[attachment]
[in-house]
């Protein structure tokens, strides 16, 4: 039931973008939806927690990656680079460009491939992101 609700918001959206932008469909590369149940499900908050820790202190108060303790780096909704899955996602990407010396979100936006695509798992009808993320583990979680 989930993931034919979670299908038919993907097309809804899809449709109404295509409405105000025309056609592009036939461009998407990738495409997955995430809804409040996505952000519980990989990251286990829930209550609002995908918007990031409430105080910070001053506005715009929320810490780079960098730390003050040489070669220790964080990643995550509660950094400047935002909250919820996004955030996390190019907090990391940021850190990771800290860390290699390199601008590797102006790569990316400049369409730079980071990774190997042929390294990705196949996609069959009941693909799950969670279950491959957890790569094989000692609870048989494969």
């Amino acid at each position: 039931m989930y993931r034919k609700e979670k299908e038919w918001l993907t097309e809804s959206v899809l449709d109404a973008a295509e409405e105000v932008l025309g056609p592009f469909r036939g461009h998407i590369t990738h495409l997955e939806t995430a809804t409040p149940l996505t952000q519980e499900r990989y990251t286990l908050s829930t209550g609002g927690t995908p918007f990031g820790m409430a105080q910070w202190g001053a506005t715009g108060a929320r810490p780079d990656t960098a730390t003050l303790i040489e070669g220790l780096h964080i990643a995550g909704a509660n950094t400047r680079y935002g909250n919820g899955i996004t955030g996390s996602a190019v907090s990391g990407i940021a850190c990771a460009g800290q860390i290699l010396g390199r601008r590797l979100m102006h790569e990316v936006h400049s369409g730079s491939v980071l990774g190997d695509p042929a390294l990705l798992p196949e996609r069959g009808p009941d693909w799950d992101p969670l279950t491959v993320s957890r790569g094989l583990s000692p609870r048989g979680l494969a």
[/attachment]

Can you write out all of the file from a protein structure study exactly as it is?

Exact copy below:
[in-house]
């Protein structure tokens, strides 16, 4: 039931973008939806927690990656680079460009491939992101 609700918001959206932008469909590369149940499900908050820790202190108060303790780096909704899955996602990407010396979100936006695509798992009808993320583990979680 989930993931034919979670299908038919993907097309809804899809449709109404295509409405105000025309056609592009036939461009998407990738495409997955995430809804409040996505952000519980990989990251286990829930209550609002995908918007990031409430105080910070001053506005715009929320810490780079960098730390003050040489070669220790964080990643995550509660950094400047935002909250919820996004955030996390190019907090990391940021850190990771800290860390290699390199601008590797102006790569990316400049369409730079980071990774190997042929390294990705196949996609069959009941693909799950969670279950491959957890790569094989000692609870048989494969």
């Amino acid at each position: 039931m989930y993931r034919k609700e979670k299908e038919w918001l993907t097309e809804s959206v899809l449709d109404a973008a295509e409405e105000v932008l025309g056609p592009f469909r036939g461009h998407i590369t990738h495409l997955e939806t995430a809804t409040p149940l996505t952000q519980e499900r990989y990251t286990l908050s829930t209550g609002g927690t995908p918007f990031g820790m409430a105080q910070w202190g001053a506005t715009g108060a929320r810490p780079d990656t960098a730390t003050l303790i040489e070669g220790l780096h964080i990643a995550g909704a509660n950094t400047r680079y935002g909250n919820g899955i996004t955030g996390s996602a190019v907090s990391g990407i940021a850190c990771a460009g800290q860390i290699l010396g390199r601008r590797l979100m102006h790569e990316v936006h400049s369409g730079s491939v980071l990774g190997d695509p042929a390294l990705l798992p196949e996609r069959g009808p009941d693909w799950d992101p969670l279950t491959v993320s957890r790569g094989l583990s000692p609870r048989g979680l494969a």